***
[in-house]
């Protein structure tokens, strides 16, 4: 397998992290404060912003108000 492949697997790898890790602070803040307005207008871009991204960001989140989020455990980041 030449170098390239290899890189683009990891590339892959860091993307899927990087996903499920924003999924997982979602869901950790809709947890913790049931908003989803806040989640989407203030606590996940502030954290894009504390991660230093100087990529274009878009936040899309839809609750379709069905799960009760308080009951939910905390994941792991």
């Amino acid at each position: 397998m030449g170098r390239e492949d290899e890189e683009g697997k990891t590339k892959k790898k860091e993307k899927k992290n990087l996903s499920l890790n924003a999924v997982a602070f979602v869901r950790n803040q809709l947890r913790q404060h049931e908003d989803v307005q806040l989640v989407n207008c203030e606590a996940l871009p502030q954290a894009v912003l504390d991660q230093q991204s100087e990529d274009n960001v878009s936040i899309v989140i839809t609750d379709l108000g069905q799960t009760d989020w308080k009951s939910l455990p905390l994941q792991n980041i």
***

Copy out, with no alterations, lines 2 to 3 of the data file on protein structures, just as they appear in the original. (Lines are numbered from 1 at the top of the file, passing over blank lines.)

């Protein structure tokens, strides 16, 4: 397998992290404060912003108000 492949697997790898890790602070803040307005207008871009991204960001989140989020455990980041 030449170098390239290899890189683009990891590339892959860091993307899927990087996903499920924003999924997982979602869901950790809709947890913790049931908003989803806040989640989407203030606590996940502030954290894009504390991660230093100087990529274009878009936040899309839809609750379709069905799960009760308080009951939910905390994941792991």
């Amino acid at each position: 397998m030449g170098r390239e492949d290899e890189e683009g697997k990891t590339k892959k790898k860091e993307k899927k992290n990087l996903s499920l890790n924003a999924v997982a602070f979602v869901r950790n803040q809709l947890r913790q404060h049931e908003d989803v307005q806040l989640v989407n207008c203030e606590a996940l871009p502030q954290a894009v912003l504390d991660q230093q991204s100087e990529d274009n960001v878009s936040i899309v989140i839809t609750d379709l108000g069905q799960t009760d989020w308080k009951s939910l455990p905390l994941q792991n980041i």